How many WNBA players have coached in the NBA?
Becky Hammon became the first in 2014.
Following a summer in which she claimed gold with Team USA at the U17 World Cup in Debrecen, Hungary, Jada Williams caught up with Whistle Sports on the latest episode of “No Days Off,” which was released Tuesday.
The energetic 17-year-old discussed her experience with Team USA, including the moment she discovered she made the team and what the platform means to her to represent her country.
“I’m protesting a lot. I want change in America,” Williams said. “I’m playing on this platform. I’m putting on for what I want the country to look like, what my people want the country to look like. We’re sitting up there thinking we can change the world. We can make this a good country.”
Williams was joined on Team USA by fellow La Jolla Country Day School (Calif.) teammate Breya Cunningham, both of whom are committed to the University of Arizona after Williams flipped from her decision to join UCLA on Aug. 1.
As a junior in 2021-22, Williams averaged 11.4 points, 4.9 rebounds and 4.1 assists per game for the Torreys. She’s currently the class of 2023’s No. 15 overall recruit in Just Women Sports’ latest high school basketball recruiting rankings.
“She can play point. She can shoot the ball well if she needs to just be a spot-up shooter,” said pro basketball skills trainer Justin Razooky, who’s also featured in the episode doing drills with Williams. “She can play defense. She takes charges. She dives for loose balls, so she’s like an ideal player.”
The episode also includes a segment where Williams is training with Dorian Crawford, owner of D.C. Athletics. Crawford works with Williams to improve her speed, strength and mobility.
“She’s not a diva. She puts in the work,” Crawford said. “All I’ve got to do is just sharpen her tools up.”
Williams also talks about receiving surprise visits from LeBron James and Kobe Bryant, the latter of which occurred when she was on a visit to UCLA prior to the NBA superstar’s tragic death in 2020.
“People actually like who I am, so I just made sure I was who I am to social media so I didn’t have to go out in public and act like somebody I’m not,” Williams said. “All my followers and supporters were like, ‘Oh my god, she’s real. She talks the same as everybody else does. She dances on TikTok the same way everybody else does.’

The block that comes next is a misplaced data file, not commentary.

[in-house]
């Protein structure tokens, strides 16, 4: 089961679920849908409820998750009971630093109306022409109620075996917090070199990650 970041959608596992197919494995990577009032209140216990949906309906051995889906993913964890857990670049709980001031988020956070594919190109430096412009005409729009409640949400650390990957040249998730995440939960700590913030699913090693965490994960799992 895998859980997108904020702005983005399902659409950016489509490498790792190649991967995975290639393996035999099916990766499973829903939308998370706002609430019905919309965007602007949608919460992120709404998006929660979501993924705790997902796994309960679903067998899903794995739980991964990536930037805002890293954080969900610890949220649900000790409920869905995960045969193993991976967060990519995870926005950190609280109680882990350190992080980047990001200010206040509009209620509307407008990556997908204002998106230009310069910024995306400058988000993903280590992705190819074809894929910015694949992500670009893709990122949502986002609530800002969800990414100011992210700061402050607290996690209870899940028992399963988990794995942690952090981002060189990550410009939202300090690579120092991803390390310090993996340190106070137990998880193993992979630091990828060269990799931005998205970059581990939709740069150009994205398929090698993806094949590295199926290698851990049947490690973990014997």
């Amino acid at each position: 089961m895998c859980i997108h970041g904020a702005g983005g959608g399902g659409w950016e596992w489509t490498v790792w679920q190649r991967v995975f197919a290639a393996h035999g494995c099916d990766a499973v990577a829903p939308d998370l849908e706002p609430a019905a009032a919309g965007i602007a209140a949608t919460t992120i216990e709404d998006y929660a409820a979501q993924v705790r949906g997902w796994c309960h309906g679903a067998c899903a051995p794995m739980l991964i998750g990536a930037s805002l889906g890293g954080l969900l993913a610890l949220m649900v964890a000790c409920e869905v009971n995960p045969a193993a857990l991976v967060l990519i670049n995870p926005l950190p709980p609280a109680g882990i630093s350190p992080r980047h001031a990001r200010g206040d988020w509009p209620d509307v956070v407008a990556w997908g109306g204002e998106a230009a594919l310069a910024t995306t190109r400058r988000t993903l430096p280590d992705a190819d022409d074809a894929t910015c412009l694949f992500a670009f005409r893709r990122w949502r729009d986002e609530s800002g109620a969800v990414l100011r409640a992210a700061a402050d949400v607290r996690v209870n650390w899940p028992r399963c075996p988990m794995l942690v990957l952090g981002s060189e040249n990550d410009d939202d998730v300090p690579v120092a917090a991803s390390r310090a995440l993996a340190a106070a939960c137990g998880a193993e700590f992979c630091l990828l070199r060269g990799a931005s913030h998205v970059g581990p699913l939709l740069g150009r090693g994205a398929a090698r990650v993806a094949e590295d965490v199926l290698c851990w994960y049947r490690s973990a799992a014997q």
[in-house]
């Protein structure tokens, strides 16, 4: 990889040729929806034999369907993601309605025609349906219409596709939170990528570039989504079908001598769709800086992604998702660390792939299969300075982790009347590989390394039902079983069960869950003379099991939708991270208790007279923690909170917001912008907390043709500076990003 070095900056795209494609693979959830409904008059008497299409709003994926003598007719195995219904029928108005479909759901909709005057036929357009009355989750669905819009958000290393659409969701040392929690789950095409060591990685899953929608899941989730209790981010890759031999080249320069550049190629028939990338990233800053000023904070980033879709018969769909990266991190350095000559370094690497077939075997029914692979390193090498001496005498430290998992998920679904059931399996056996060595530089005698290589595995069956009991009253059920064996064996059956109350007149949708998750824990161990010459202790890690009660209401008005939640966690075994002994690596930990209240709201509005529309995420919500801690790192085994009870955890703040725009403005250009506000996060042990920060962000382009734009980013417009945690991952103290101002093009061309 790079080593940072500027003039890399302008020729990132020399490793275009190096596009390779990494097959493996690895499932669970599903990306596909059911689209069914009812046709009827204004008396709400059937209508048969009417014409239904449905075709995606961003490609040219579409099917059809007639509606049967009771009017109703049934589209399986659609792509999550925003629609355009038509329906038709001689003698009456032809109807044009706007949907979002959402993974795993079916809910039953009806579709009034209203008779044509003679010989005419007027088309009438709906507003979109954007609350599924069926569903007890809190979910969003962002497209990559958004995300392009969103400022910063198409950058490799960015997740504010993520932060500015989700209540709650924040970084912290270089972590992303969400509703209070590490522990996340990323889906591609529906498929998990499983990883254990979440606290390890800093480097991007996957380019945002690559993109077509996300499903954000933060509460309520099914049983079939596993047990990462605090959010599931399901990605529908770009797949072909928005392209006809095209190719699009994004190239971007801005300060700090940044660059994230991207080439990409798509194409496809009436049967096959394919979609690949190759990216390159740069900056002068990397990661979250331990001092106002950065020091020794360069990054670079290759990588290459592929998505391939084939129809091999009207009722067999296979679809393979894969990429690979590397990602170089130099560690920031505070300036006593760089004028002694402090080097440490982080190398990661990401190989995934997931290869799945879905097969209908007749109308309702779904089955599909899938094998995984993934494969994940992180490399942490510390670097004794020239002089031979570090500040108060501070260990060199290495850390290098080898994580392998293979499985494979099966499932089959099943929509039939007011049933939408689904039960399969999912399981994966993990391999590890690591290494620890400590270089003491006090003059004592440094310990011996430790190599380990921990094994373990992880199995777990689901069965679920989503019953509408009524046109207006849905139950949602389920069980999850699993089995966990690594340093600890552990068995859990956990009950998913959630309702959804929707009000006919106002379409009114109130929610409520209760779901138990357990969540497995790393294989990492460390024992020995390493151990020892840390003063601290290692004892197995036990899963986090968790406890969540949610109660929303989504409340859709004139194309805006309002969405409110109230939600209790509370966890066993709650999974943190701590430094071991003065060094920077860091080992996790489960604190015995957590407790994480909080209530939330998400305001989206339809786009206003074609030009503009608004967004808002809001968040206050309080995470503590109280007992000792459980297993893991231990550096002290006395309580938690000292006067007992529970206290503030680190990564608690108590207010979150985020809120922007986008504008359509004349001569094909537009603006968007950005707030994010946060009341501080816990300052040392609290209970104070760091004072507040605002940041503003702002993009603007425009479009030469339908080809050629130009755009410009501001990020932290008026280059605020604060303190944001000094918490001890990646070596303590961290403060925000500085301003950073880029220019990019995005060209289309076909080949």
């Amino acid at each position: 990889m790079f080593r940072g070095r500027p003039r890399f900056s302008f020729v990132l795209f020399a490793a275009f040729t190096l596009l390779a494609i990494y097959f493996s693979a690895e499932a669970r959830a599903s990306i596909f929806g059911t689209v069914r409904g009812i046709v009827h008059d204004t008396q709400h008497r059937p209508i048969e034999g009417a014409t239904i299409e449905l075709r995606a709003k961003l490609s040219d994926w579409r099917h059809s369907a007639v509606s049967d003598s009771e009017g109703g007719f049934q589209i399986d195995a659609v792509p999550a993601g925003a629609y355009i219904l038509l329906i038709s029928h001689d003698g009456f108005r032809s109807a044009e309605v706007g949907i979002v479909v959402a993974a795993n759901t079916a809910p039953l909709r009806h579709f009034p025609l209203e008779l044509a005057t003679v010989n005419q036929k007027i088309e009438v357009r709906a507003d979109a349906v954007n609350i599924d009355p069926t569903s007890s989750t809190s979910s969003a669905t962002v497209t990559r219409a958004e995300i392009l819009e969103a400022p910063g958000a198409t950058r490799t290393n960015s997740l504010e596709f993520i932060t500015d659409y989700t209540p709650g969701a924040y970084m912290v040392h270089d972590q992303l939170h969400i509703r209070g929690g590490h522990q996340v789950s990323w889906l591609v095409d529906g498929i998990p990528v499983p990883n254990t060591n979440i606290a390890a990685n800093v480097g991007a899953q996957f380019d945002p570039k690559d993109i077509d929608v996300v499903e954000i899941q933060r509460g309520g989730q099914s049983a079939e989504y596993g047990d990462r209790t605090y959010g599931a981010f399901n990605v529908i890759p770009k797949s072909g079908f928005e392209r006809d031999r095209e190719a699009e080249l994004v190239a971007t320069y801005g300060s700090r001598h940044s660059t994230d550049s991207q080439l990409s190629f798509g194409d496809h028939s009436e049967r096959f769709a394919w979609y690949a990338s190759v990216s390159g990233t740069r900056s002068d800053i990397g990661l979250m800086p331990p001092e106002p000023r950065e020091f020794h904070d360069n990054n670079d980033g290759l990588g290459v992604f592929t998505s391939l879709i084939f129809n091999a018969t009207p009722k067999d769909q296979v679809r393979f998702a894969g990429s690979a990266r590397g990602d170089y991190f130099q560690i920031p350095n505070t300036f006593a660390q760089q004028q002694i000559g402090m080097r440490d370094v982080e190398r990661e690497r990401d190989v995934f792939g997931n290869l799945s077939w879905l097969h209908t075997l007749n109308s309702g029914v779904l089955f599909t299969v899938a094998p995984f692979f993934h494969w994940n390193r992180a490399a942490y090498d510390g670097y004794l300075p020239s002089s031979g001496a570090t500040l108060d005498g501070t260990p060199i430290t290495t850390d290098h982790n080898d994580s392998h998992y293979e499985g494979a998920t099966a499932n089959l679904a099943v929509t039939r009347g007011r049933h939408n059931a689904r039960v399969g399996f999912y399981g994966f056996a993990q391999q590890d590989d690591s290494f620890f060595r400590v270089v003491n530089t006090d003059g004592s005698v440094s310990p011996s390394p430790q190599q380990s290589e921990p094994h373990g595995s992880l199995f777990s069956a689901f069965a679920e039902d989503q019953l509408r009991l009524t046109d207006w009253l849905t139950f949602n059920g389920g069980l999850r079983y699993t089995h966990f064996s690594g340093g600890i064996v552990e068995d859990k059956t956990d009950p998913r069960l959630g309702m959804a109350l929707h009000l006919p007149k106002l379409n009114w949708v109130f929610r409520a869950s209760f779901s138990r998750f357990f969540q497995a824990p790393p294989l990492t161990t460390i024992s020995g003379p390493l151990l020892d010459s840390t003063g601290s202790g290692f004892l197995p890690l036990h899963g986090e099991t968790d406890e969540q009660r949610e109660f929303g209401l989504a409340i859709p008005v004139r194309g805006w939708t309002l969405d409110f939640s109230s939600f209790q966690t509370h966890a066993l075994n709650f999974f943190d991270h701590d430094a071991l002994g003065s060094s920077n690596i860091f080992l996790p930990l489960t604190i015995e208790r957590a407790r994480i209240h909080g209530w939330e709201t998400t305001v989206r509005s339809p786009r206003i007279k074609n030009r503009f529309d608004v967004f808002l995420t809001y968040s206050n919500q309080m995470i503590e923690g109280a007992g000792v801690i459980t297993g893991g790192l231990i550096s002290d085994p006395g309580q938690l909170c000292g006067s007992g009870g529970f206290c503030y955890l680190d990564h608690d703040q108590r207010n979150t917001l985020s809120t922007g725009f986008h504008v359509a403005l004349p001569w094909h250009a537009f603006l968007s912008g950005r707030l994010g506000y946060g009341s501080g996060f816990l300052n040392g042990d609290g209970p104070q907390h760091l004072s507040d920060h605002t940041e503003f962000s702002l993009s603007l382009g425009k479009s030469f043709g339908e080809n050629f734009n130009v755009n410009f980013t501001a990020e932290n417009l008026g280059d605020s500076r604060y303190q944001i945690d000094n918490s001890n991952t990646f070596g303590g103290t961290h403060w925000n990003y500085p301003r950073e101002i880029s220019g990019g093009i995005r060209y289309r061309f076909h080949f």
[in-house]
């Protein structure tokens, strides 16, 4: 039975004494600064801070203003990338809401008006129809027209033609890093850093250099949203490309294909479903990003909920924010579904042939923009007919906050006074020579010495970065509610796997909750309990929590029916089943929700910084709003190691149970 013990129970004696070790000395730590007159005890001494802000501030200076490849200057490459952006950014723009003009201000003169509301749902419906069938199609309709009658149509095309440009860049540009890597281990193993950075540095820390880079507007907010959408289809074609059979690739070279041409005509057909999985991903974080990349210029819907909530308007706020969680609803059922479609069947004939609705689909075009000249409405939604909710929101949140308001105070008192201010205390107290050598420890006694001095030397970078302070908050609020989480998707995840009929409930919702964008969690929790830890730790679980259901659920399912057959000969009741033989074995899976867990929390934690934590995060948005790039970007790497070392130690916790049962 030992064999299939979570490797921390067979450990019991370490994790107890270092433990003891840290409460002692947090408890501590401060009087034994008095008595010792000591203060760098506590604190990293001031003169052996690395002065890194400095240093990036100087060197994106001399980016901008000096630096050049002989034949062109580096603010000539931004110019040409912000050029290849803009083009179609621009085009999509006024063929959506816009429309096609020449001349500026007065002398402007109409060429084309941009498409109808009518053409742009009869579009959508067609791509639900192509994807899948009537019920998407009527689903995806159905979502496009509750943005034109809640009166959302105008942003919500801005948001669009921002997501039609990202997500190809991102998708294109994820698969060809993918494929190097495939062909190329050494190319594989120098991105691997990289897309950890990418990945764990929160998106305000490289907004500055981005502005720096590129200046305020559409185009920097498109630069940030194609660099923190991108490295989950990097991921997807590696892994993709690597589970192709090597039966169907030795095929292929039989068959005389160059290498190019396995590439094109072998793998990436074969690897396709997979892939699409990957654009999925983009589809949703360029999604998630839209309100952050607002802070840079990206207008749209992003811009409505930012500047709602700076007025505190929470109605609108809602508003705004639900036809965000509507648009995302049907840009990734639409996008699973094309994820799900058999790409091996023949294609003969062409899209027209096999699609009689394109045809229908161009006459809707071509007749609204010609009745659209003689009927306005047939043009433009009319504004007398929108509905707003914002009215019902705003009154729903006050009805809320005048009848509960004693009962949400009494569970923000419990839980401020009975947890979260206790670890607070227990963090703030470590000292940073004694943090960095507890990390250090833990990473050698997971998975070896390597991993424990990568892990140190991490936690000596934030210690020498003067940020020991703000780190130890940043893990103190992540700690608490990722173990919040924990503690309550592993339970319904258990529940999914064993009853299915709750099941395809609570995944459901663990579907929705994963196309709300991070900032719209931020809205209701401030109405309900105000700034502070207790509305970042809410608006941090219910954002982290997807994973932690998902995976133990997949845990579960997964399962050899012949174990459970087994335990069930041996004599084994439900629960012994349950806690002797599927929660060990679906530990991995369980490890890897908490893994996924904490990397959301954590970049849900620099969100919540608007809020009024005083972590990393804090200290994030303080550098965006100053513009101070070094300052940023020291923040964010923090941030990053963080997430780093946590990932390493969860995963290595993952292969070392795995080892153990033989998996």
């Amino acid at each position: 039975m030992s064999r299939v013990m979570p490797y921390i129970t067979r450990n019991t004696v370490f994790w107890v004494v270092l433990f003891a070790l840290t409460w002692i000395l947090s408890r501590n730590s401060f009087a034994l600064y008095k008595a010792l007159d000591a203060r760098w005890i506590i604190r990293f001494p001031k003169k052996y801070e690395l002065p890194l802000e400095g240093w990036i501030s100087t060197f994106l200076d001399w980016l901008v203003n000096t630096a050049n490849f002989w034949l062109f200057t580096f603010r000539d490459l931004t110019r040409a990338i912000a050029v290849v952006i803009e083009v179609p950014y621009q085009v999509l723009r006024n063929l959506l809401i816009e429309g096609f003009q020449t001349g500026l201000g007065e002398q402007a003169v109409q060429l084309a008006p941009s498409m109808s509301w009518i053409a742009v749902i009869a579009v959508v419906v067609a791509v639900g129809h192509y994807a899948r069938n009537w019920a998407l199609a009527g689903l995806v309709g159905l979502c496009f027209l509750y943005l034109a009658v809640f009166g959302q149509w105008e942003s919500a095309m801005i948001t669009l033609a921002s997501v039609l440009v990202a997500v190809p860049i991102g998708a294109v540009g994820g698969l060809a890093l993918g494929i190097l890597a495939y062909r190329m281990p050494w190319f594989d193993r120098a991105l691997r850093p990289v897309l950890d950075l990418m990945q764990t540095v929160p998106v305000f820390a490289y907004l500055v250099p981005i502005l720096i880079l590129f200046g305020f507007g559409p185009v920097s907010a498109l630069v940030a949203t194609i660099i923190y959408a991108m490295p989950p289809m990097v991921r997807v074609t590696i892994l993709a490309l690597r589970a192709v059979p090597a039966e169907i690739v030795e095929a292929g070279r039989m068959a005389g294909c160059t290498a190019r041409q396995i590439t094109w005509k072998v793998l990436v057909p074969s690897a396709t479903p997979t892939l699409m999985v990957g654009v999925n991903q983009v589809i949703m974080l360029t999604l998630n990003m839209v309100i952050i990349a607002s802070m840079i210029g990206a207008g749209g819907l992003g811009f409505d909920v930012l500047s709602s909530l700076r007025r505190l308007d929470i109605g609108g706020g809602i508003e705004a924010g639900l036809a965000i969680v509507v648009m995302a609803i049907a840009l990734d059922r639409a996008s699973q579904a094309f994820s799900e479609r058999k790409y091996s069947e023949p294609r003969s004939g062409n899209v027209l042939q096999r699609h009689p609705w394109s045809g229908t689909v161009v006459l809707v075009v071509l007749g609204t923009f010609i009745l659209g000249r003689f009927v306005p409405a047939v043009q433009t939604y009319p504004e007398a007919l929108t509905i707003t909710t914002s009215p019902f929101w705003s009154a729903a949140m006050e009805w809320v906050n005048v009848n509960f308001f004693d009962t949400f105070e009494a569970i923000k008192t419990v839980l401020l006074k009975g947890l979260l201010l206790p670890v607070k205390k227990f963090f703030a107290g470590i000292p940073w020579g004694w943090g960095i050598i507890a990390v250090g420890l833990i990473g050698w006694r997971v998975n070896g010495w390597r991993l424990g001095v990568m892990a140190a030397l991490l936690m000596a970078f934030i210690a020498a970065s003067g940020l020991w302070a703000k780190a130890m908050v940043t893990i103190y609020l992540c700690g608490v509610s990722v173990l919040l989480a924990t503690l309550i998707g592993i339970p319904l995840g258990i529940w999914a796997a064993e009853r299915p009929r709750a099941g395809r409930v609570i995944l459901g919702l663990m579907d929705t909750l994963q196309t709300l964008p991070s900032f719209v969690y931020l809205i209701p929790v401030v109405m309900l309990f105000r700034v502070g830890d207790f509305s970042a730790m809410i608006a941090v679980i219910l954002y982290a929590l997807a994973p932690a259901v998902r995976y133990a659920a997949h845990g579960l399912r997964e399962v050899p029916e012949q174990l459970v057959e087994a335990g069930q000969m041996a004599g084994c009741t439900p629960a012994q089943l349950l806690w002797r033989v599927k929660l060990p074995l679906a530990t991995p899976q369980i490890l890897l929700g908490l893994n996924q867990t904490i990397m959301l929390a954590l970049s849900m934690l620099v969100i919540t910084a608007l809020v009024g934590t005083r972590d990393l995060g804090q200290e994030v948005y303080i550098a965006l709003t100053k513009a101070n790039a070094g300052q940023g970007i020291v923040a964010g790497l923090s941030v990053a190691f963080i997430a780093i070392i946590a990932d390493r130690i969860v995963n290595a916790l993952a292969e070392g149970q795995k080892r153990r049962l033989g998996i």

“I think being real is something that made it easier for me to be able to mentor people because I’m not putting on a front. This is actually who I am.”
As she enters her final varsity season this winter, Williams is preparing for the next level by getting stronger, making sure she knows how to use her body as a small guard, ensuring her efficiency beyond the arc, understanding how to create ways to get open, fine-tuning the little things and learning how to play down low against bigger competition.
“The advice I would give to the younger hoopers that are trying to get to a platform that I’m on, I would definitely say to use your platform for things that you believe in,” Williams said. “Don’t try to be somebody that you’re not because it’s going to drain you out and stress you.
“I would definitely say if you don’t believe in yourself, then no one’s going to believe in you for you, so make sure that you are doing things that are going to help you get to where you want to go. Don’t let anyone tell you what your dreams are. Be able to smile and have fun. You’re going to have good days and bad days, but make sure at the end that you’re being you.”
Trent Singer is the High School Editor at Just Women’s Sports. Follow him on Twitter @trentsinger.
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